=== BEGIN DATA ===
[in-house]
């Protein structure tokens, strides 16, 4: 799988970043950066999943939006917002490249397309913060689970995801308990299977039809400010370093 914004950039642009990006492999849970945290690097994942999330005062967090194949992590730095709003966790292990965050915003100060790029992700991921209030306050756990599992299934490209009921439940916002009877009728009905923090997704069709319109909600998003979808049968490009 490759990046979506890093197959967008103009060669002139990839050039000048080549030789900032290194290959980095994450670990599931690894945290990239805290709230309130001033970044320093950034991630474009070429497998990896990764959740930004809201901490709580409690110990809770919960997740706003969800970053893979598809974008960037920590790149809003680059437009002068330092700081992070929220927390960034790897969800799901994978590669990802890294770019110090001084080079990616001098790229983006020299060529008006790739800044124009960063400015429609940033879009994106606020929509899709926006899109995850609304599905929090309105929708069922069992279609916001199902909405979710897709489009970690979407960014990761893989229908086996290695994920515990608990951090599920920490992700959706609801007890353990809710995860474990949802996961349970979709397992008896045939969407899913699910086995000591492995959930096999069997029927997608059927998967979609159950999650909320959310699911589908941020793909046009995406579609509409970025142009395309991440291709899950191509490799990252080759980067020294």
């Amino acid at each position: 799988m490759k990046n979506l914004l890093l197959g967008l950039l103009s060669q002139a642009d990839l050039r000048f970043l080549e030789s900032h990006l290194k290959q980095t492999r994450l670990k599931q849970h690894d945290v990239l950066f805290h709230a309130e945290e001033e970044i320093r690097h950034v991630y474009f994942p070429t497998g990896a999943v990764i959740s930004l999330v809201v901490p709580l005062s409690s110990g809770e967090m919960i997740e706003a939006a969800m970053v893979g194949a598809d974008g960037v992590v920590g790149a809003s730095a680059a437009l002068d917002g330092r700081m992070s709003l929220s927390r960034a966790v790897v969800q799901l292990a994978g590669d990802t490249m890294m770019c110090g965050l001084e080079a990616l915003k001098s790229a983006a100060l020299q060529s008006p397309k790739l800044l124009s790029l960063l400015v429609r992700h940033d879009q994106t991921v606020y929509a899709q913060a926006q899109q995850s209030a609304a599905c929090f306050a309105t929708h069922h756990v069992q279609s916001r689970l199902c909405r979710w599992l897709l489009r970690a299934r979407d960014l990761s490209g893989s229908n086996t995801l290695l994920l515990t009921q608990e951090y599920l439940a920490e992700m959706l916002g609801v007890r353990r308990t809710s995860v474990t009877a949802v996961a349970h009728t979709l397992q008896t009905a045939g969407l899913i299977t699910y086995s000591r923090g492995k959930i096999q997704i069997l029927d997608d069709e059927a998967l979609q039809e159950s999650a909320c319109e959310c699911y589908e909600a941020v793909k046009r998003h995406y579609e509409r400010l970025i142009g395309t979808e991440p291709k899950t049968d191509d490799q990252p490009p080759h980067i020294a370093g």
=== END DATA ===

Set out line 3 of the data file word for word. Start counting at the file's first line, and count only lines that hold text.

């Amino acid at each position: 799988m490759k990046n979506l914004l890093l197959g967008l950039l103009s060669q002139a642009d990839l050039r000048f970043l080549e030789s900032h990006l290194k290959q980095t492999r994450l670990k599931q849970h690894d945290v990239l950066f805290h709230a309130e945290e001033e970044i320093r690097h950034v991630y474009f994942p070429t497998g990896a999943v990764i959740s930004l999330v809201v901490p709580l005062s409690s110990g809770e967090m919960i997740e706003a939006a969800m970053v893979g194949a598809d974008g960037v992590v920590g790149a809003s730095a680059a437009l002068d917002g330092r700081m992070s709003l929220s927390r960034a966790v790897v969800q799901l292990a994978g590669d990802t490249m890294m770019c110090g965050l001084e080079a990616l915003k001098s790229a983006a100060l020299q060529s008006p397309k790739l800044l124009s790029l960063l400015v429609r992700h940033d879009q994106t991921v606020y929509a899709q913060a926006q899109q995850s209030a609304a599905c929090f306050a309105t929708h069922h756990v069992q279609s916001r689970l199902c909405r979710w599992l897709l489009r970690a299934r979407d960014l990761s490209g893989s229908n086996t995801l290695l994920l515990t009921q608990e951090y599920l439940a920490e992700m959706l916002g609801v007890r353990r308990t809710s995860v474990t009877a949802v996961a349970h009728t979709l397992q008896t009905a045939g969407l899913i299977t699910y086995s000591r923090g492995k959930i096999q997704i069997l029927d997608d069709e059927a998967l979609q039809e159950s999650a909320c319109e959310c699911y589908e909600a941020v793909k046009r998003h995406y579609e509409r400010l970025i142009g395309t979808e991440p291709k899950t049968d191509d490799q990252p490009p080759h980067i020294a370093g």